Lighter Liuget Excited About Illini Potential

For the Fighting Illini football team to reach its goals this season, the best players must play to their potential weekly. If they can perform, their teammates can relax and play their roles without need of taking on more responsibility than they can handle. Defensive tackle Corey Liuget is one of the best players, and he appears primed to prove it.

Miami junior tackle Corey Liuget has been a fixture on the Illinois defensive front for two years now. Highly rated out of high school, he has shown his potential only occasionally as weight problems and injuries took their toll.

Liuget has made a commitment to this season. He has lost weight and is ready to play at 290 pounds. He believes that will help his game considerably.

"Oh yeah, it definitely has helped. I feel a lot better chasing the ball and getting to the passer. Last year I was overweight, 25 pounds up, and I wasn't quite myself. I didn't feel the same."

Sprained ankles have also contributed to inconsistency both seasons. Liuget returned from those injuries before they were completely healed, further reducing his quickness and mobility. Hopefully, they are a thing of the past.

"I hope they're just rare things. I pray to the good man up above that I don't have any injuries or anything this year so I can really put on a show for you guys."

Liuget had his choice of top schools out of Hialeah High School. Does he have any regrets attending a school that has stayed home during bowl season both years?

"Not at all. It's been a positive experience. I just hear it every time I go home. That's the bad part about it. My guys at Central Michigan and my guys down in Miami. They always talk trash to me. I tell them we'll beat them any given day. I have to back myself up."

Does that make you hungrier to get the last laugh?

"It gets real intense when we talk about that. I want to prove them wrong. That's what we're gonna do this year."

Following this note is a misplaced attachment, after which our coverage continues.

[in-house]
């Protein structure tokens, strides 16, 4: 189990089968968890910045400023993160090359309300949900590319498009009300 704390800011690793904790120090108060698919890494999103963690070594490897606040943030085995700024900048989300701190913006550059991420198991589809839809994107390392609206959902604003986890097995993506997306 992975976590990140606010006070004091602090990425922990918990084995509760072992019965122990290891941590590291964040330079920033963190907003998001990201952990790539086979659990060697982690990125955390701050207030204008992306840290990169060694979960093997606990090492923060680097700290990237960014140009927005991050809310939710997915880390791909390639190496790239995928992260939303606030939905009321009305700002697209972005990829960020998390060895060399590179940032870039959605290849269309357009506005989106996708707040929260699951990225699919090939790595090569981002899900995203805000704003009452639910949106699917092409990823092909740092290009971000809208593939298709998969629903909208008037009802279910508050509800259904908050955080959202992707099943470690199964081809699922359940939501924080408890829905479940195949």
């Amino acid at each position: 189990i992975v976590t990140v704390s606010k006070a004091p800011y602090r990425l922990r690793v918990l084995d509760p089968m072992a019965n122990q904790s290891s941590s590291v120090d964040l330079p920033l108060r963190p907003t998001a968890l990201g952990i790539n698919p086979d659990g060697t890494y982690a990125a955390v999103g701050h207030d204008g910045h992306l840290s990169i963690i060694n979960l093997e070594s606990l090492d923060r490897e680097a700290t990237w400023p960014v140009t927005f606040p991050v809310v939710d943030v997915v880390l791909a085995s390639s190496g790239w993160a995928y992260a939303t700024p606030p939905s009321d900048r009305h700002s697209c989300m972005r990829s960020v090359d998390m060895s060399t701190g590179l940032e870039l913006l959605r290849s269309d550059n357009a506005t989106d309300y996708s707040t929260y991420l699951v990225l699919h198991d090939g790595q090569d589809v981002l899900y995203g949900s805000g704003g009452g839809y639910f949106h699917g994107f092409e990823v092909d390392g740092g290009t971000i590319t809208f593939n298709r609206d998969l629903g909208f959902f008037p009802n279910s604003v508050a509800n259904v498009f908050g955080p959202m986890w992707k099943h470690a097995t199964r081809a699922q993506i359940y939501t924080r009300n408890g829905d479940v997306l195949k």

Liuget is pleased with the increased intensity of practices required by new defensive coordinator Vic Koenning. He makes you work hard in practice.

"You're gonna have to give everything you have every day in practice. You have to be intense. If not, the practice will not be too nice."

Wasn't it that way before?

"Not at all. This is a different ball game. With Coach Vic on defense and Coach (Paul) Petrino on offense, both are gonna get in your mug when you mess up or don't do something right."

If the defense messes up enough during a practice, Koenning sometimes makes them do a series of up-downs, one for each mistake. Liuget describes a constructive punishment Koenning uses as well.

"I'd say the Pursuit Drill is up now. You line the bells up. Line them up on the 15 yard line. You have the defensive line coach on one side, the linebacker or secondary coach on the other side.

"Whatever coach you point at, they could be 40 yards downfield and you've got to run to them, make a circle, chop your feet, do an up-down and run back to the goal to where the bell's at."

There are some top offenses in the Big 10. Does Liuget believe the Illinois defense can stay with them?

"Oh yeah. The way we're practicing, everyone is buying into the program, the coaches are set. I feel we can."

Why do you think that?

"We call it the coaches' and players' will to win now. We've just put too much into it right now. We know what we're capable of, and now it's a matter of going out and putting it all together."

Is there any doubt in your mind?

"There's no doubt at all."


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